The Learning Curve

24 02 2012

“The only source of knowledge is experience” – Albert Einstein

One big down side to being a middle-aged co-ed: placement tests. Even worse, the classes you’ll end up having to take because you don’t remember what slope-intercept is or when to use the Pythagorean Theorem. I use these math examples, but anyone who hasn’t brushed up on writing skills, could find themselves taking more “entry level” writing classes, as well.

Math Misery

Let’s face it; those seniors in high school who take their SAT have an advantage: they’re studying that sort of math within days of taking the test. All those geometry formulas for finding the area (or volume) of all sorts of shapes pop up on a regular basis in their math classroom. The last time most of us used any such formula, it was the basic “length times width” to estimate how much paint we’d need for our bedroom walls.

Most stuff (or should I say meaningless fluff) they teach you in upper level algebra or geometry doesn’t get used on a regular basis in the average Jane’s daily life. I was happy I had managed to get that college algebra class out of the way when I went for a few terms back before I got married. The statistical math classes I was required to take more recently weren’t exactly grade school level, but since I could use Microsoft Excel to do most of the calculations, it was just a matter of using the right command. (I make it sound so easy, don’t I? Yeah, well, when my sons who took calculus in high school laughed at me because I didn’t know what an “e” stood for in some formula, I wasn’t feeling very impressed with me.)

Who is the Know-It-All?

Writing Woes

Since I’m an English major (with a creative writing minor), writing flows from my fingertips. I know this isn’t true for most middle-aged co-eds (or even my sons, the typical aged co-eds). Organizing facts and combining sentences is second nature for me. I was that kid in high school who loved essay questions, because even if I had no idea what the answer was, I could write around the question with enough pizzazz to net at least partial credit.  Sometimes, I believe the teachers just looked at the sheer quantity of words I’d written, and gave me full points (not bothering to even read the mini-novella).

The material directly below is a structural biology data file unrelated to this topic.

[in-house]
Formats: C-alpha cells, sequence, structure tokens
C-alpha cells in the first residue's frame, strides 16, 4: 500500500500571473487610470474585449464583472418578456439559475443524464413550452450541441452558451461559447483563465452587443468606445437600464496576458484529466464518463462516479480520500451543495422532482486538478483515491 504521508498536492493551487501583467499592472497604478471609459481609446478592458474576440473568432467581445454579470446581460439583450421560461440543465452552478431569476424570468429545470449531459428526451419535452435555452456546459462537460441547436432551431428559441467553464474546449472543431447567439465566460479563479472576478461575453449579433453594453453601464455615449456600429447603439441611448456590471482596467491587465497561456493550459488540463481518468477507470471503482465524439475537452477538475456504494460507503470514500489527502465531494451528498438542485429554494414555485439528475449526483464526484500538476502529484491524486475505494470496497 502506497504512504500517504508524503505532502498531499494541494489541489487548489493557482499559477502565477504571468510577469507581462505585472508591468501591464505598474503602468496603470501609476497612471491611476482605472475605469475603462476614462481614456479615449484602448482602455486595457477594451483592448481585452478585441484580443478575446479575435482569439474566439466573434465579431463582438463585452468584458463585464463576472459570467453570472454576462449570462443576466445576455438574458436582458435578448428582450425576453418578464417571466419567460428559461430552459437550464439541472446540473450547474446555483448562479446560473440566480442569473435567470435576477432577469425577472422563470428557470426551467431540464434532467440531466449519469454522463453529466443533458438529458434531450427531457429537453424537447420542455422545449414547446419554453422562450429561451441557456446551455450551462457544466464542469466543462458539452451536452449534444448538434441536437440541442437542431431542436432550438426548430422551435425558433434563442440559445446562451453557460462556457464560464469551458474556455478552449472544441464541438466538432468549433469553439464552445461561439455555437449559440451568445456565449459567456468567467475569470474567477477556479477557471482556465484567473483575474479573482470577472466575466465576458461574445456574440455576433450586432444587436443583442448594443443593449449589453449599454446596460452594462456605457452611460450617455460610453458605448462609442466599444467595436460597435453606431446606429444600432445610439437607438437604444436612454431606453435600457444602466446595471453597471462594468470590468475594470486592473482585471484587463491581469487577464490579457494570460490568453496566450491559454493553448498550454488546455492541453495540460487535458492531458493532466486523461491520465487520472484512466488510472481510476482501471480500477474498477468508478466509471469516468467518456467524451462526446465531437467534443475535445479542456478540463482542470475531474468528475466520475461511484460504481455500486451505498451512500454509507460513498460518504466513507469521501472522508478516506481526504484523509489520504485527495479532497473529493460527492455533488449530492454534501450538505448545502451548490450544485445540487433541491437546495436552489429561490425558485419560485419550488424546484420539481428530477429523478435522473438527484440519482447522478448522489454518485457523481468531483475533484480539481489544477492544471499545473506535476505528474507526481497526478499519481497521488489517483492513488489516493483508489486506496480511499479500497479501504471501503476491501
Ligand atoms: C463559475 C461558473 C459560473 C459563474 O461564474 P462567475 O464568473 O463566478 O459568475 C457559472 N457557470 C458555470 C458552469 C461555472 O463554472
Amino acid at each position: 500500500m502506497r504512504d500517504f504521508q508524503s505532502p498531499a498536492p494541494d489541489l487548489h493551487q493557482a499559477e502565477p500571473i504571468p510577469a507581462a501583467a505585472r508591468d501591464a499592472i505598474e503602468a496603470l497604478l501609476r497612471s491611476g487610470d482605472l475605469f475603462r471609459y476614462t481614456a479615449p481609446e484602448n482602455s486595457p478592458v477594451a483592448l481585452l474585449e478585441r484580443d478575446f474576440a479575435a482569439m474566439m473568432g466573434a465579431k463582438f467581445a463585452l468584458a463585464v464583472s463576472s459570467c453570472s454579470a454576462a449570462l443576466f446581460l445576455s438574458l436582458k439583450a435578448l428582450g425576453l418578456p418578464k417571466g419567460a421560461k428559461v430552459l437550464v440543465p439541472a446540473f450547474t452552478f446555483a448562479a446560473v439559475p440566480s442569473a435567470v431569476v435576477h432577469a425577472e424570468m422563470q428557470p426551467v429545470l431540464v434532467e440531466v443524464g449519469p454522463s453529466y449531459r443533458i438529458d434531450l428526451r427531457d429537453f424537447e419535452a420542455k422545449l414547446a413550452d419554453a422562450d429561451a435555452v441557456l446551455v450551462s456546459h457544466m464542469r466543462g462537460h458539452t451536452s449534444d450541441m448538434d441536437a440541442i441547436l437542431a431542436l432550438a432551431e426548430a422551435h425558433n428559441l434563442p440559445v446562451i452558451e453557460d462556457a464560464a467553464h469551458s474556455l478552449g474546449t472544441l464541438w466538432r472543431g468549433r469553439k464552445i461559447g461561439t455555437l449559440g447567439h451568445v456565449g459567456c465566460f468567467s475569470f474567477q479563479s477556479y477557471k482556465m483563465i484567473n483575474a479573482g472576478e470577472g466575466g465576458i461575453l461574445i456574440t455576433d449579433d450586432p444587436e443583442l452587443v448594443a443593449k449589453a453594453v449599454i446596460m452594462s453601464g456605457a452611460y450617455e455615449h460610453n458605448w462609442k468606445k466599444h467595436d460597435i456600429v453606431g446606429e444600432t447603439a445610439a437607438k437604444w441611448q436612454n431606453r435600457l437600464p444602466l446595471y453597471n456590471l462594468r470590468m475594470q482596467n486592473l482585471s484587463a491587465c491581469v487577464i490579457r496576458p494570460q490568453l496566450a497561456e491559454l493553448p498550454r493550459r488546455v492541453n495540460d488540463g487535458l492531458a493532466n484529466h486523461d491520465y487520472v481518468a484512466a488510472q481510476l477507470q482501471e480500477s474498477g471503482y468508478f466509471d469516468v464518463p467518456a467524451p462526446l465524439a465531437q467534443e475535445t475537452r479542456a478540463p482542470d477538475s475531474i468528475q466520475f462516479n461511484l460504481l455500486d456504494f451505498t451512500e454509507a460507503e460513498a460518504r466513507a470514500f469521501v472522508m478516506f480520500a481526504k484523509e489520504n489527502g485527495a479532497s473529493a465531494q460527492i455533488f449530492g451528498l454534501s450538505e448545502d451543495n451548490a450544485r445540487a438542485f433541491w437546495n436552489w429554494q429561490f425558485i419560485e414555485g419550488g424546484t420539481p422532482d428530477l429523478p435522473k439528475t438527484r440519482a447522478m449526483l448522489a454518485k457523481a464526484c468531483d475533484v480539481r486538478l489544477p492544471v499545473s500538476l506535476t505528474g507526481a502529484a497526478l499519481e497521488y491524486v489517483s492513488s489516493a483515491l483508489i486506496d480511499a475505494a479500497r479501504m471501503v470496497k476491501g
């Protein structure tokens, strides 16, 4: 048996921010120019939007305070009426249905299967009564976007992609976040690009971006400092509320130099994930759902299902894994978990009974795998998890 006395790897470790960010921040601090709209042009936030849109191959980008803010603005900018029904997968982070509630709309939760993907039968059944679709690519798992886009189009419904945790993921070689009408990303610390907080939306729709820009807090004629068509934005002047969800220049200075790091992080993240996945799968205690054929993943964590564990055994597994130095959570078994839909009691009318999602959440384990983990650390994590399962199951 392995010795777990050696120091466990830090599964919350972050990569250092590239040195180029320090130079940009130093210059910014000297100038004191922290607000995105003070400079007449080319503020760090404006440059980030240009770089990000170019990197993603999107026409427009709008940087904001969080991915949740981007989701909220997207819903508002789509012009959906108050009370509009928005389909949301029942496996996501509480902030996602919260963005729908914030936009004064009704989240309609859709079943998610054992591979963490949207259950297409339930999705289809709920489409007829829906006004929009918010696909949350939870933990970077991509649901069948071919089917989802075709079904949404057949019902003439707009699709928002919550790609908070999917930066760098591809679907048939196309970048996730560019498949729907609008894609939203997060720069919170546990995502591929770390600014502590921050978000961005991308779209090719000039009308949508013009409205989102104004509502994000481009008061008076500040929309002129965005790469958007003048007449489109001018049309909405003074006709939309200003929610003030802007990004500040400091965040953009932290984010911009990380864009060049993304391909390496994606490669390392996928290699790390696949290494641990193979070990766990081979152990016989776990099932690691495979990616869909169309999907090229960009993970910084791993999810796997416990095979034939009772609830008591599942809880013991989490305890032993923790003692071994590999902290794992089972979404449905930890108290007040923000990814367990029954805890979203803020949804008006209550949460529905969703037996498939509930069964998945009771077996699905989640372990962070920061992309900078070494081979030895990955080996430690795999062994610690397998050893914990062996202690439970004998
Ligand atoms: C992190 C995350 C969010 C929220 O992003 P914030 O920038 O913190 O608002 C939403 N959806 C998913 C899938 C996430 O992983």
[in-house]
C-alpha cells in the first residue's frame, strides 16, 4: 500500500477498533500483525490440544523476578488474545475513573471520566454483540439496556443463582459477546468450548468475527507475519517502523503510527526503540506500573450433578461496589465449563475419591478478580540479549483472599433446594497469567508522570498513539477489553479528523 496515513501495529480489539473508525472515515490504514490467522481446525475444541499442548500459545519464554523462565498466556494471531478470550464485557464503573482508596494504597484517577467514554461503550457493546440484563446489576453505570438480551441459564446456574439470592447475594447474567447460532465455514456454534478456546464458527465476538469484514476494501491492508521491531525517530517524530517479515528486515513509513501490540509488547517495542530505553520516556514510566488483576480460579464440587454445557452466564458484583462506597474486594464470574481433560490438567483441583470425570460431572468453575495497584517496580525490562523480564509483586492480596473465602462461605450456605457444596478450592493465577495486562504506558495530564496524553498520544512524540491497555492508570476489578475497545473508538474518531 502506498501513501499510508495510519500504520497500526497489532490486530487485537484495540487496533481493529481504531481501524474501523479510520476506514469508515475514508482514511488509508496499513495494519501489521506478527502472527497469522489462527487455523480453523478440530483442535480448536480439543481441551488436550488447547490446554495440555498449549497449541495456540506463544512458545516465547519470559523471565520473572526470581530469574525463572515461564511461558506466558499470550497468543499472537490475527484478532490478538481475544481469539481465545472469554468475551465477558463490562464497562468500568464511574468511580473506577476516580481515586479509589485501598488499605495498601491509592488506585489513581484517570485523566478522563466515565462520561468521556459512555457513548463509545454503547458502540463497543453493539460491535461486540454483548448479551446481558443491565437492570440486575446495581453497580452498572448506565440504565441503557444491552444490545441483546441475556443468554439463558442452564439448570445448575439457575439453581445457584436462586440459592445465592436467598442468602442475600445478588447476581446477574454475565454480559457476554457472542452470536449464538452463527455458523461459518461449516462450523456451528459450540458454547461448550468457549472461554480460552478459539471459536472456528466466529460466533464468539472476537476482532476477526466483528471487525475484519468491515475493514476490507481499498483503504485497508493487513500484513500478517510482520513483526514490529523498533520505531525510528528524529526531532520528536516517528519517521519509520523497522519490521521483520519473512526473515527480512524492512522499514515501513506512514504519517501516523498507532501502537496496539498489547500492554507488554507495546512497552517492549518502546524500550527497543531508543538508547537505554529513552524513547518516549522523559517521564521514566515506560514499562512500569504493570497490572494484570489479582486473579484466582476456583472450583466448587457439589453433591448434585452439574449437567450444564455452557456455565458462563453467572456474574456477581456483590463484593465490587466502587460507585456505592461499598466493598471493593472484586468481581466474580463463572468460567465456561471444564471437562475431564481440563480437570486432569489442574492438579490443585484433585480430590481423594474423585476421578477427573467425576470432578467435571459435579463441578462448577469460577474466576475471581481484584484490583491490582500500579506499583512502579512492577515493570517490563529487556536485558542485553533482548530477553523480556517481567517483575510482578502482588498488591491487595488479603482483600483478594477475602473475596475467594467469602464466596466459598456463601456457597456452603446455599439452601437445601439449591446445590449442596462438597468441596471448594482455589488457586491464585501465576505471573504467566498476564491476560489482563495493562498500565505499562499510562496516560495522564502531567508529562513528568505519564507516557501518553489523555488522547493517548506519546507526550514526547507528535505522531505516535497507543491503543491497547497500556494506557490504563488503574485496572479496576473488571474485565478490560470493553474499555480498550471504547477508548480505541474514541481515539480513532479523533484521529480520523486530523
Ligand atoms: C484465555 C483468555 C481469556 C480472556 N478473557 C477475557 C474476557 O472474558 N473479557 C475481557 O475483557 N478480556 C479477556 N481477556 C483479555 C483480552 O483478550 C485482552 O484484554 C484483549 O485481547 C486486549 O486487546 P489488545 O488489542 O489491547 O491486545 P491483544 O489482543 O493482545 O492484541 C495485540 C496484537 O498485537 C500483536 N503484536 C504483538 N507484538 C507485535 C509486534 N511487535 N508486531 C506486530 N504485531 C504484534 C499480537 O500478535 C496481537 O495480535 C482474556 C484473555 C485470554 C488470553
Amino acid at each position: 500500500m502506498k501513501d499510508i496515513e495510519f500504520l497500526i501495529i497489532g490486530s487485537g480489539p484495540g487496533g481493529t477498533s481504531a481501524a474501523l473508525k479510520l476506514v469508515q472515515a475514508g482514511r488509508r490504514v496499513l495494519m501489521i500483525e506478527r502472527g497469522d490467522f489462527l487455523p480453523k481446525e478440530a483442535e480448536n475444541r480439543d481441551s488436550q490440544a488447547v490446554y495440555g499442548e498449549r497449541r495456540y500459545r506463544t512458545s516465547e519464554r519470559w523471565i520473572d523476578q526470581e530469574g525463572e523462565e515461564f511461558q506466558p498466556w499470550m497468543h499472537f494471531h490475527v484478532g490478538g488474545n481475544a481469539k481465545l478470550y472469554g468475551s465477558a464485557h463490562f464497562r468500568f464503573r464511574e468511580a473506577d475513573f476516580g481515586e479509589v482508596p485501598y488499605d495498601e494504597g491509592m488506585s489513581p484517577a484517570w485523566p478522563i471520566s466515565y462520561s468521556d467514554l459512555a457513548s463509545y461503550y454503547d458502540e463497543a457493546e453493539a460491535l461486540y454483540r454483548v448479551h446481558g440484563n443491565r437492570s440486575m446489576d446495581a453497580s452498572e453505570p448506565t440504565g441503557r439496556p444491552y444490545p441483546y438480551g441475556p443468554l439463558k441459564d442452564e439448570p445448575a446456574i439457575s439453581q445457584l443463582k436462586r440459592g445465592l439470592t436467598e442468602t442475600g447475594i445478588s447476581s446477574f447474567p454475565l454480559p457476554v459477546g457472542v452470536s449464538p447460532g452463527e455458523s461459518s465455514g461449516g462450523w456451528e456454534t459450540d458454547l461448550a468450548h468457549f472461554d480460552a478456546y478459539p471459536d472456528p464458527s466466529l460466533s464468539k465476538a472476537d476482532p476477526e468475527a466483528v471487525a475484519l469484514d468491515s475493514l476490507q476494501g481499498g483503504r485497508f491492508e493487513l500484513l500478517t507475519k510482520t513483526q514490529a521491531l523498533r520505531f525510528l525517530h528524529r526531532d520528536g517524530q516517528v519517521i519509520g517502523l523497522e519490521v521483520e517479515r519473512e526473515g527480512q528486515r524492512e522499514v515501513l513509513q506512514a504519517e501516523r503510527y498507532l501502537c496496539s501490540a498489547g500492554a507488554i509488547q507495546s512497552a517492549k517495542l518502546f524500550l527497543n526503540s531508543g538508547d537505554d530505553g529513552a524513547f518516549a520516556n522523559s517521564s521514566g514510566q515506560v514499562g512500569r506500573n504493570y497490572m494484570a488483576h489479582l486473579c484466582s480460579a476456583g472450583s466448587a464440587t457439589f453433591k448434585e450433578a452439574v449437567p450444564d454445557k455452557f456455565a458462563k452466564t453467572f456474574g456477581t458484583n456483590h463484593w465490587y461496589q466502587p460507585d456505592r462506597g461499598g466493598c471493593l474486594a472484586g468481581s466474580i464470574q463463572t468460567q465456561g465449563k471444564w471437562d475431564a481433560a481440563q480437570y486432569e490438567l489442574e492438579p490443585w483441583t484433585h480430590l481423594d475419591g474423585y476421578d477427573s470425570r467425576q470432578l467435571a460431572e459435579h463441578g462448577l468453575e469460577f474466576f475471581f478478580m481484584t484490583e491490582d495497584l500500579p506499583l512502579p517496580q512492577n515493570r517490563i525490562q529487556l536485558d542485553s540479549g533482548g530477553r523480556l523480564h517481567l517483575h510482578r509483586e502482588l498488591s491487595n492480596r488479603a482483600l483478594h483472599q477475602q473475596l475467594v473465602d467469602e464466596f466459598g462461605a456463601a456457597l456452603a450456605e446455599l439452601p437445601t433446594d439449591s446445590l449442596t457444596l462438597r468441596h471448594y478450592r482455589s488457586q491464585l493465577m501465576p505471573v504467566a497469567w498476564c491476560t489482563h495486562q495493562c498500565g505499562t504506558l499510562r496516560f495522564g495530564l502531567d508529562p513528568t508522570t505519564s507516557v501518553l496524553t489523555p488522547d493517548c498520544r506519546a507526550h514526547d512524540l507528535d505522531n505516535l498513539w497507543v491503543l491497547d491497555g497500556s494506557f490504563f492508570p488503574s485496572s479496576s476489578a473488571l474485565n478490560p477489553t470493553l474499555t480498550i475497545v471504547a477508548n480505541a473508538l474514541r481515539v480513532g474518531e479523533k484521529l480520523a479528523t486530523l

Being able to write my way out of a paper bag is one thing, but who remembers how to make citations? What’s the difference between APA and MLA? (Really? Why do we have to have two different types? Couldn’t these scholarly types agree on one format?) What on earth is a peer reviewed journal and where do I find one? There’re in text citations and footnote citations and summations or direct quotations (good grief already!) in abundance.

I’m so thankful for the resources available on the Internet. If I had to do things with my old manual Smith Corona typewriter and liquid paper strips, it would be a nightmare of epic proportions. The beauty of “Son of a Citation Maker” can only be compared to s refreshing drop of water after a 10-mile bike ride (life-saving, in case you didn’t get the metaphor). I would personally like to kiss the person who invented “cut and paste” and “copy and paste” (and I hope he isn’t some old guy with warts or bad breath).

In simple things like this, the younger generation of college co-eds simply doesn’t understand the convenience of college life in this digital age. My nephew got an iPad when he enrolled in college because the instructors expected him to take notes on it and use it to submit his assignments to their inboxes. Textbooks are even available in digital formats that can be accessed online or downloaded to your Kindle application (or iBooks) and conveniently carried everywhere (no back strain required).

Wisdom instead of Wizardry

I’m happy to say, I’ve earned every gray hair I valiantly strive to cover with peroxide and dye. According to the Book of Proverbs, this is a sign of wisdom [well, it actually says “the beauty of old men is the gray head” (Proverbs 20:29b, KJV), but the implication is that old guys are wise].  On the other hand, the younger generation is blessed with electronic gadget wizardry. Which of these has more immediate value? Is a different winner predicted for the long haul?

Obviously, wisdom is the clear winner.  With some practice (screaming, hair pulling and violent tossing of electronic gadgetry), this middle-aged co-ed can learn to make those gadgets perform enough magic to keep her head above water.  But attainment of gray hair wisdom, takes years of patient practice, trial and error and working through frustrating situations.  Sorry, dudes, you can’t by that on E-Bay.

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